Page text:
How to watch a log file in realtime in Ubuntu Linux

November 13th, 2011 by rvdavid Leave a reply »

There are times when I’m debugging code on a linux box that I want to see what’s being logged by a Web Site or Web Application. What I used to have to do was do something on the website, then open up a terminal in Ubuntu (or any other linux distro for that matter) and view the logfile with either vim, nano, cat | less or gvim.

How I used text editors to do it
I use VIM as my default text editor on Ubuntu or any other linux distros (such as redhat, centos, debian, linux mint) that I work on.

A few weeks from now I used to use vim to open the log file, then the :e (edit) command to reload the new log entries.

Based on the entry, I make adjustments as required, then try again.  Back to vim, issue the edit command, review the changes, then run the script again. So on and so forth.

Now this is kind of did what I wanted it to do, but what I really wanted it to do was display the log in realtime so that I can just keep going back to the terminal and see what’s wrong without having to do the additional second step of running the edit command.

The way of opening up a log file in a text editor, then reloading the log file in the editor was very cumbersome. I needed a way of seeing the log file in realtime so that I did not have to keep reloading.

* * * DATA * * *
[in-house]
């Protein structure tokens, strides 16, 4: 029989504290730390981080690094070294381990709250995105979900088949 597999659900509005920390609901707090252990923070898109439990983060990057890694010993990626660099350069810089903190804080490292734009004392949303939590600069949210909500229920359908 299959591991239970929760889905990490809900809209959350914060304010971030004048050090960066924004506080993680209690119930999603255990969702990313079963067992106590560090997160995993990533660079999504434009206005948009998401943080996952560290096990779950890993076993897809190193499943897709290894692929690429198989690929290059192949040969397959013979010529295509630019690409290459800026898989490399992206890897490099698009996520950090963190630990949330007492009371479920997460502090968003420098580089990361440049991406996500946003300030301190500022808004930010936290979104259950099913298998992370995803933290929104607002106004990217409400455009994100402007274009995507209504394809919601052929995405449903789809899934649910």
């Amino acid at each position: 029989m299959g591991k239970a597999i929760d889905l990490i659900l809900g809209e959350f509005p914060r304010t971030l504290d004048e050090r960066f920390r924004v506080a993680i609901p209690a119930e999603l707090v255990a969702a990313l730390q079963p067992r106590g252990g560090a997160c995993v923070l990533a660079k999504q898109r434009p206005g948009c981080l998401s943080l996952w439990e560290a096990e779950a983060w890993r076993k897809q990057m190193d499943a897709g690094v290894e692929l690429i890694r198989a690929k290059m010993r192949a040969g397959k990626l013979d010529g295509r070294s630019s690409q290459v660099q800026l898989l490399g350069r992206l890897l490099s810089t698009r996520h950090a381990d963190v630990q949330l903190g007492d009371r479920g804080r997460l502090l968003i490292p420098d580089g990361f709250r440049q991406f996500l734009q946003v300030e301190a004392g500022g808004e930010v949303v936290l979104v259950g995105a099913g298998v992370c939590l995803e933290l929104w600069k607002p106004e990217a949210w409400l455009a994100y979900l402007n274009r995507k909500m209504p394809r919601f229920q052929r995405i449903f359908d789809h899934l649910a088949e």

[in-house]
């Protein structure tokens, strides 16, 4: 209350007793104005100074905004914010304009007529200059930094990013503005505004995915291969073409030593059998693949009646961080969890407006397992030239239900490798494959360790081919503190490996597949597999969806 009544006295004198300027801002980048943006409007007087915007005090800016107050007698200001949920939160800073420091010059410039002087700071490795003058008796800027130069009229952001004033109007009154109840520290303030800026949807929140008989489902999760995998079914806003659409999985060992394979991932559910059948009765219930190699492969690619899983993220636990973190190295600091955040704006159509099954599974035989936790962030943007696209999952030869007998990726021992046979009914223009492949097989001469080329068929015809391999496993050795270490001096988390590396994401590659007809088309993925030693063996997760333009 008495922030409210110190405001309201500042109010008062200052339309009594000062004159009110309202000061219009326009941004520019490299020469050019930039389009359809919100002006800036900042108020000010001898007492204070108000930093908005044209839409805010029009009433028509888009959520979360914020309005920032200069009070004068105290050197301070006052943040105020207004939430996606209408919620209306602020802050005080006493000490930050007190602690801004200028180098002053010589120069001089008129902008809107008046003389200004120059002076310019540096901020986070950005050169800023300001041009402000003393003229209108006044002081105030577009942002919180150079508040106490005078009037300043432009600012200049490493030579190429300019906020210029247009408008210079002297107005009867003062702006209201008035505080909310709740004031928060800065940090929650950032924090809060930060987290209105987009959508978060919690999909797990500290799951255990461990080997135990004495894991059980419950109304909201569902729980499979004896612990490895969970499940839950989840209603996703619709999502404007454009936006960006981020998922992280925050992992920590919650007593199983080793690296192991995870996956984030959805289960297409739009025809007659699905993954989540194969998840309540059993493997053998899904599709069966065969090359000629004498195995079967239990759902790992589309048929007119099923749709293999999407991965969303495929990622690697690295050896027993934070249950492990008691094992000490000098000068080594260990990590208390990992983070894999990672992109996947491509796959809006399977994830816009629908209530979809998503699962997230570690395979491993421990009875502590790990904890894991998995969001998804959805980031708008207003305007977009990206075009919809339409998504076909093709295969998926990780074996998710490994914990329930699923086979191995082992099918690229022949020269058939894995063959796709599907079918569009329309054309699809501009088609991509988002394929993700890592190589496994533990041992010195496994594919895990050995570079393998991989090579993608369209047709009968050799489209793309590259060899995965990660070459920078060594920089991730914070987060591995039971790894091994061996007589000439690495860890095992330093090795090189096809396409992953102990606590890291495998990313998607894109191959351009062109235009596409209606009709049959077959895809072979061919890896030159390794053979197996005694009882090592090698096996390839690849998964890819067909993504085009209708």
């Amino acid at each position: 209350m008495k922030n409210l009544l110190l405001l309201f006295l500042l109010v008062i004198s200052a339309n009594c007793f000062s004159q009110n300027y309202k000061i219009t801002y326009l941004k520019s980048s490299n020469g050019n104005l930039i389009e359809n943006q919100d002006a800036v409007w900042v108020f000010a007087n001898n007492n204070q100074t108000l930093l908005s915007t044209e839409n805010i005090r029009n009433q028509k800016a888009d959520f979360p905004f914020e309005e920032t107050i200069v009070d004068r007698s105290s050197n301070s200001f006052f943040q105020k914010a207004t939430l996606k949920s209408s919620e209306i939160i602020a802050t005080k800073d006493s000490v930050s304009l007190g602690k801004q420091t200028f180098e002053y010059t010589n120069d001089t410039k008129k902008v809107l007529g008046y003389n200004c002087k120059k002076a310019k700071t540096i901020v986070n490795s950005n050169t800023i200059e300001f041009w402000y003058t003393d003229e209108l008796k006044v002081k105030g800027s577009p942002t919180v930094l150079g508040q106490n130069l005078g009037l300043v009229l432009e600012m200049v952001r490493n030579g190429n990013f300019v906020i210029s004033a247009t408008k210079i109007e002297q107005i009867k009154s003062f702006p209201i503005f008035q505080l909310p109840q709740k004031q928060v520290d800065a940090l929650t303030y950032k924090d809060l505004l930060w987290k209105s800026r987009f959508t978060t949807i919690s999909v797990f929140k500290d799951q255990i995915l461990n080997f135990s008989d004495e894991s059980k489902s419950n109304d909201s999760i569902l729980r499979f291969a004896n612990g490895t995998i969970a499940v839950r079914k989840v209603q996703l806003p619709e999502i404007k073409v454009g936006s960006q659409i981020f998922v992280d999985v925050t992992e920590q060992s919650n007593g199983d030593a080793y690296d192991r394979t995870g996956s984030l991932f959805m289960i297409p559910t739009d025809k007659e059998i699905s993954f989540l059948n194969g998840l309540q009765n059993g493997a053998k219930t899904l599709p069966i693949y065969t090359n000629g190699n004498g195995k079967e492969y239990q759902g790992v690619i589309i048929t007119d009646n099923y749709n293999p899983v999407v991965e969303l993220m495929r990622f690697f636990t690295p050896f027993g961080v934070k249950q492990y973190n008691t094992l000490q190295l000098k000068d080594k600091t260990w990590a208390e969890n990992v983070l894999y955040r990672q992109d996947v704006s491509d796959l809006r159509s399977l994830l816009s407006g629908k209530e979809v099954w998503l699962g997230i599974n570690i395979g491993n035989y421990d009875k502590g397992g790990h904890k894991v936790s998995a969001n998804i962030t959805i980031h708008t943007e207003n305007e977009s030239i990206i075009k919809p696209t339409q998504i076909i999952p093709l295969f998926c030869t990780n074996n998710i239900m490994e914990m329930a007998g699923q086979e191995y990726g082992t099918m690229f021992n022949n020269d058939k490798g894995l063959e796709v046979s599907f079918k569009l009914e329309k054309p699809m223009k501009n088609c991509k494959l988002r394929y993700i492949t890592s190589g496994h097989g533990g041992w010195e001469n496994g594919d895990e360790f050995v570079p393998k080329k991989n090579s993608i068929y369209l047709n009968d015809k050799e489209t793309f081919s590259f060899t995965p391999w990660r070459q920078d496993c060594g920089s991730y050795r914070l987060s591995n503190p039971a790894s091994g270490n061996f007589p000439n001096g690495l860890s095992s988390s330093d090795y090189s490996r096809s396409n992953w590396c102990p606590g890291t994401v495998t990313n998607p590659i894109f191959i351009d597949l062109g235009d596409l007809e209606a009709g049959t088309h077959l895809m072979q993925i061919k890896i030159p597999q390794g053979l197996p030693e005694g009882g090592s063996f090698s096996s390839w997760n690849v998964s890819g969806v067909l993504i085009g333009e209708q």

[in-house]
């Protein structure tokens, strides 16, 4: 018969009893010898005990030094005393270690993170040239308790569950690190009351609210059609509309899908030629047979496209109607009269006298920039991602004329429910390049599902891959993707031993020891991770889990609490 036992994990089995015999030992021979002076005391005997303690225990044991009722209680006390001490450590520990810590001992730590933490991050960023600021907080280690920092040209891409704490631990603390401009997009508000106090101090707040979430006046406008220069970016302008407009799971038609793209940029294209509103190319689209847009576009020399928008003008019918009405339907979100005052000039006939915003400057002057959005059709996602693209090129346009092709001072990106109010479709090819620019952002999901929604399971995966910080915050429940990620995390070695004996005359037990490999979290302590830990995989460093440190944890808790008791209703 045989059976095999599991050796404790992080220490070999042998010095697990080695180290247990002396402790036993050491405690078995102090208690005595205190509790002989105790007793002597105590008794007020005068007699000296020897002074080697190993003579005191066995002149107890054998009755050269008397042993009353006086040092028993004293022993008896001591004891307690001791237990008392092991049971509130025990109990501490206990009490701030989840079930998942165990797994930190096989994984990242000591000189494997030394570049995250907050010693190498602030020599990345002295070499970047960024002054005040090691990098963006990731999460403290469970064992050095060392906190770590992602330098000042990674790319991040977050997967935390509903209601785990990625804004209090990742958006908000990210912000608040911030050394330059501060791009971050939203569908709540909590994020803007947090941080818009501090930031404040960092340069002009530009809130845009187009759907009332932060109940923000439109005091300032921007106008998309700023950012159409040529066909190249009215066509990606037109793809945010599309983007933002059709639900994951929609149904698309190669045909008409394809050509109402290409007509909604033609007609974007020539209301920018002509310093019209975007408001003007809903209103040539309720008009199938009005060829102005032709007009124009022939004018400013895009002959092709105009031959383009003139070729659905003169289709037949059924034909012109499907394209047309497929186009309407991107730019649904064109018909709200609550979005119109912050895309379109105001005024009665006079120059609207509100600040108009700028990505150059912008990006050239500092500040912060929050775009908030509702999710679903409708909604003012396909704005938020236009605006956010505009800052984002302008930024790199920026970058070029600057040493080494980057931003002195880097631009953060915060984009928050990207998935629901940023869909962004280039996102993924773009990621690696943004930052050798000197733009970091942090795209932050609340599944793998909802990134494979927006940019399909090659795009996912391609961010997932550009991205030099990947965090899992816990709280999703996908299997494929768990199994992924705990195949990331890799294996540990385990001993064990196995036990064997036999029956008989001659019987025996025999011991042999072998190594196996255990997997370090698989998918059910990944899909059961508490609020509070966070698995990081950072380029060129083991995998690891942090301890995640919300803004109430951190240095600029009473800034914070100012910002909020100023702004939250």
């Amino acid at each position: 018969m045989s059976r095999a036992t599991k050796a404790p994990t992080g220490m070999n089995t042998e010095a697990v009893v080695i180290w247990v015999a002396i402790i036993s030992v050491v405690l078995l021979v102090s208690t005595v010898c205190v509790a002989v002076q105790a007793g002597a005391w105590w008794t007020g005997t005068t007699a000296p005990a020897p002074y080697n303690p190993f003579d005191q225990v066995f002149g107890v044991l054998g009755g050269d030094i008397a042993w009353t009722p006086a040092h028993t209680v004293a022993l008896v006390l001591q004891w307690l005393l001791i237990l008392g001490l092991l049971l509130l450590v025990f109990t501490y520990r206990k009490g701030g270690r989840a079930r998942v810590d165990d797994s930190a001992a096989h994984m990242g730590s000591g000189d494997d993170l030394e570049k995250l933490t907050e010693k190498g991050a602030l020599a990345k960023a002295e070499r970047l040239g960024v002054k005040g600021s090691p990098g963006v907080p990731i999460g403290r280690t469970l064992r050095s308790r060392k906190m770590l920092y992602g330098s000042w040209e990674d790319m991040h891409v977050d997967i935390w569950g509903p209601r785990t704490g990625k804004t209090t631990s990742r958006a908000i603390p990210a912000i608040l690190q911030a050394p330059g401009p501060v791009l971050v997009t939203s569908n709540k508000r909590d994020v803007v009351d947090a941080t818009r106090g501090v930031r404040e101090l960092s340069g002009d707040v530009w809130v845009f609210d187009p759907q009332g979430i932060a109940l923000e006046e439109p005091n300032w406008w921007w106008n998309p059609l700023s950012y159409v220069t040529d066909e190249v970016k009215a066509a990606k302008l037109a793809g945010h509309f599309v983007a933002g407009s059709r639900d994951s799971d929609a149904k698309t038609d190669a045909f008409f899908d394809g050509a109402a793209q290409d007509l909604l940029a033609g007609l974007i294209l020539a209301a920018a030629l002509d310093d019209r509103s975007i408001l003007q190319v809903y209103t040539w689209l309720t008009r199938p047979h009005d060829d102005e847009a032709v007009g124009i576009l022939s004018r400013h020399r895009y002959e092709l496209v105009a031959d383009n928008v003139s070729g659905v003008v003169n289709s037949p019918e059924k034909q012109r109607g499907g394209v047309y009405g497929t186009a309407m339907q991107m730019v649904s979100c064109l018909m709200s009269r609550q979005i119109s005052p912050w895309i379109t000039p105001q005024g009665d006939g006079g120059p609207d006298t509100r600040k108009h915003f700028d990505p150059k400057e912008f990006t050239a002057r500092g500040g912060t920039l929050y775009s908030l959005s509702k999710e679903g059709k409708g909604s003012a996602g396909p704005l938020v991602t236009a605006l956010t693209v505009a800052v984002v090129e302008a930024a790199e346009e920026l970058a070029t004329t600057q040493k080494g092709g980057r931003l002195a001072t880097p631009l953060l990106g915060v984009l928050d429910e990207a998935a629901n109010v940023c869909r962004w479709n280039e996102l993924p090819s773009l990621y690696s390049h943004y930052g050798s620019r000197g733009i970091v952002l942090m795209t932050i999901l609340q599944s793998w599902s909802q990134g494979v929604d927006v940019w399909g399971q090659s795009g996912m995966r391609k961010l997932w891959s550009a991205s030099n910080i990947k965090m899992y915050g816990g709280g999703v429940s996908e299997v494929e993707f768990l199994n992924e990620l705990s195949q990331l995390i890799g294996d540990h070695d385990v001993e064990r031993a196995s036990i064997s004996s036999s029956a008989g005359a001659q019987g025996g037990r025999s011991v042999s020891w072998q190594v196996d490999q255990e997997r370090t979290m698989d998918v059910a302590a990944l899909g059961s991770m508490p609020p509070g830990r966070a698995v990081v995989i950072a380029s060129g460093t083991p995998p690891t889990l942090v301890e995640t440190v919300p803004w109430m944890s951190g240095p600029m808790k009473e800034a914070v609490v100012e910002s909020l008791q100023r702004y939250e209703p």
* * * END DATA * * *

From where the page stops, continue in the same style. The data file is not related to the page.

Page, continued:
How to read a log file in real time on Linux 

Just recently, I was bothered enough to look up how to view a log file in real time and regretted that I did not do this sooner!

Apparently, you can use tail to do this. The tail command has a very simple option -f which means “follow” with this option added when you run tail on your log file, it outputs the data in real time as it is written on the file

$tail -f /var/log/apache2/somelog-errors.log

Of course, all the other tail options are available. If you want it to display more than the last 10 lines, you can use the -n option to increase the number of lines it displays from the file.

$#displays last 100 lines in a log file.
$tail -f -n100 /var/log/apache2/somelog-errors.log

This is pretty handy especially when you’re trying to debug something that’s gone wrong on a remote box or have been handed some nasty procedural script that WSODs somewhere — yeap, I’m talking from real life, painful as f*ck experience here.

Till next time.

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3 comments

  1. Daniel_Laixer says:

    Thanks, I wast just looking for this :)

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